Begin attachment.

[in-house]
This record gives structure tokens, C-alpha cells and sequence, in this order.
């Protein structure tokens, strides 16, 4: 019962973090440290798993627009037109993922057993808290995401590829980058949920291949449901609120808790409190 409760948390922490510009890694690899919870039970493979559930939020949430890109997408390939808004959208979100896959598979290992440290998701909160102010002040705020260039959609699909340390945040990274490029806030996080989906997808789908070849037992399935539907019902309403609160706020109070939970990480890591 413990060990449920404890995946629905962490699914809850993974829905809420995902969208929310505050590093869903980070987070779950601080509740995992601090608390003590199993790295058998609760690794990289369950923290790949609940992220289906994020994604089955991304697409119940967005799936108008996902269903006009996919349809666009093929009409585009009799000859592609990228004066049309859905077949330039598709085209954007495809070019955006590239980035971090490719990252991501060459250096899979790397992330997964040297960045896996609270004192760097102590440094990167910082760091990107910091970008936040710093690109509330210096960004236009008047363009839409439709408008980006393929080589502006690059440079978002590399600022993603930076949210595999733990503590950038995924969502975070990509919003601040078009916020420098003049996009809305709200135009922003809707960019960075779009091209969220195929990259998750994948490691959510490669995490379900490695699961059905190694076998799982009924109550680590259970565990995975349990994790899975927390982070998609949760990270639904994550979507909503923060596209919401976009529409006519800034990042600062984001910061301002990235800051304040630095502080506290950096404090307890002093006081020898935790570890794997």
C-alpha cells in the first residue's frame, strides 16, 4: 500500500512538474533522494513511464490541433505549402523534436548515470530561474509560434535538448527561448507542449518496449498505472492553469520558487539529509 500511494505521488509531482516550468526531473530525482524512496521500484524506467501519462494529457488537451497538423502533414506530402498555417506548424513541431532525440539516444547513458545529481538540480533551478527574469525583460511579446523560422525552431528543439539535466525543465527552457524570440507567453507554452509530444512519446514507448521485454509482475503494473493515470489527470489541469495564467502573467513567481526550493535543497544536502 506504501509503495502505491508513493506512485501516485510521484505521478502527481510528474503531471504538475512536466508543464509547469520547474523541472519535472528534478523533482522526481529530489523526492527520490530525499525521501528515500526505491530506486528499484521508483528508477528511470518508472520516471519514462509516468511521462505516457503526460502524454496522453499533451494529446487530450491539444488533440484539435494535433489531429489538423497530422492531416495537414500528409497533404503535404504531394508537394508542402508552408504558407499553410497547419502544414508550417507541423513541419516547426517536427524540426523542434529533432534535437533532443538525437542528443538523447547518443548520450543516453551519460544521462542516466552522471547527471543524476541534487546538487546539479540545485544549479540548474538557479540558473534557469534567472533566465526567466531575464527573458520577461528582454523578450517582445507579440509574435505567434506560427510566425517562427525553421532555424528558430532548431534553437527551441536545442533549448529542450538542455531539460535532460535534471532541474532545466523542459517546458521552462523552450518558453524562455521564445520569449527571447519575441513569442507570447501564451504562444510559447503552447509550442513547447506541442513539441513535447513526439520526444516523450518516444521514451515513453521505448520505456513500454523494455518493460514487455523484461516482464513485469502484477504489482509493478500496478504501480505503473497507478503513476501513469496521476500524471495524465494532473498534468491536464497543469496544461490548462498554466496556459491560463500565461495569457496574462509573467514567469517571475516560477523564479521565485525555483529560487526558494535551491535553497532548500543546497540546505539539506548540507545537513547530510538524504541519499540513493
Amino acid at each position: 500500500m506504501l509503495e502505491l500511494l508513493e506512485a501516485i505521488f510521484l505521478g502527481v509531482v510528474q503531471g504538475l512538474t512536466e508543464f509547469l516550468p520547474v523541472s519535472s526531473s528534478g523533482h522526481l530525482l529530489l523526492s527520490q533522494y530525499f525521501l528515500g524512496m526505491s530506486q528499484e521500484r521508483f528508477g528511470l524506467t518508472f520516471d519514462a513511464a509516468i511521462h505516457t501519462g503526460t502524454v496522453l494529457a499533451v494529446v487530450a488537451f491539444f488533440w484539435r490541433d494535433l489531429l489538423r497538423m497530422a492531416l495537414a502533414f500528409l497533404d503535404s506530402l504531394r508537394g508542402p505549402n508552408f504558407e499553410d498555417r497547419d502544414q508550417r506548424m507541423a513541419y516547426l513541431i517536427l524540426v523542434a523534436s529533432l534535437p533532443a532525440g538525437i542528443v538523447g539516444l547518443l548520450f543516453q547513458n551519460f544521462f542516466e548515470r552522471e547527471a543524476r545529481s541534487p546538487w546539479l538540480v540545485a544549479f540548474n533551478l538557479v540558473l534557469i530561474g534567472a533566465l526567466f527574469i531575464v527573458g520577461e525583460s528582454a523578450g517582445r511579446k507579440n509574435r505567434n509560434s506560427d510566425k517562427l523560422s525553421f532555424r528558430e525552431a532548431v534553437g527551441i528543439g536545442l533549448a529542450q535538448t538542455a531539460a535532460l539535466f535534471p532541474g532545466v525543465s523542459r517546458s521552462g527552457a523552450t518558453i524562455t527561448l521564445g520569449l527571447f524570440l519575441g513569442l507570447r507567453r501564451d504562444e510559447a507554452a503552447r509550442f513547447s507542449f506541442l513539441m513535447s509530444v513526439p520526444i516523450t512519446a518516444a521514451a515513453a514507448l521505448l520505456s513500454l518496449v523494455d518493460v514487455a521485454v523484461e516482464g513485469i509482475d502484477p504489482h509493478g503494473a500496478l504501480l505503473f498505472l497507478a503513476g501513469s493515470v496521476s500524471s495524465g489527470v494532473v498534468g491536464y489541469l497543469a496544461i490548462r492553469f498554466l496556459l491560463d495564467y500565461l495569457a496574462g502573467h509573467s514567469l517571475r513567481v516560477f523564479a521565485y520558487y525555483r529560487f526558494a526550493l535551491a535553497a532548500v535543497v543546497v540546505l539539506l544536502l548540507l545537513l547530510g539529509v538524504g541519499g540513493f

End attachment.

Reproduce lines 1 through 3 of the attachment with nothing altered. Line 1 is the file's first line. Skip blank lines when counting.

[in-house]
This record gives structure tokens, C-alpha cells and sequence, in this order.
């Protein structure tokens, strides 16, 4: 019962973090440290798993627009037109993922057993808290995401590829980058949920291949449901609120808790409190 409760948390922490510009890694690899919870039970493979559930939020949430890109997408390939808004959208979100896959598979290992440290998701909160102010002040705020260039959609699909340390945040990274490029806030996080989906997808789908070849037992399935539907019902309403609160706020109070939970990480890591 413990060990449920404890995946629905962490699914809850993974829905809420995902969208929310505050590093869903980070987070779950601080509740995992601090608390003590199993790295058998609760690794990289369950923290790949609940992220289906994020994604089955991304697409119940967005799936108008996902269903006009996919349809666009093929009409585009009799000859592609990228004066049309859905077949330039598709085209954007495809070019955006590239980035971090490719990252991501060459250096899979790397992330997964040297960045896996609270004192760097102590440094990167910082760091990107910091970008936040710093690109509330210096960004236009008047363009839409439709408008980006393929080589502006690059440079978002590399600022993603930076949210595999733990503590950038995924969502975070990509919003601040078009916020420098003049996009809305709200135009922003809707960019960075779009091209969220195929990259998750994948490691959510490669995490379900490695699961059905190694076998799982009924109550680590259970565990995975349990994790899975927390982070998609949760990270639904994550979507909503923060596209919401976009529409006519800034990042600062984001910061301002990235800051304040630095502080506290950096404090307890002093006081020898935790570890794997």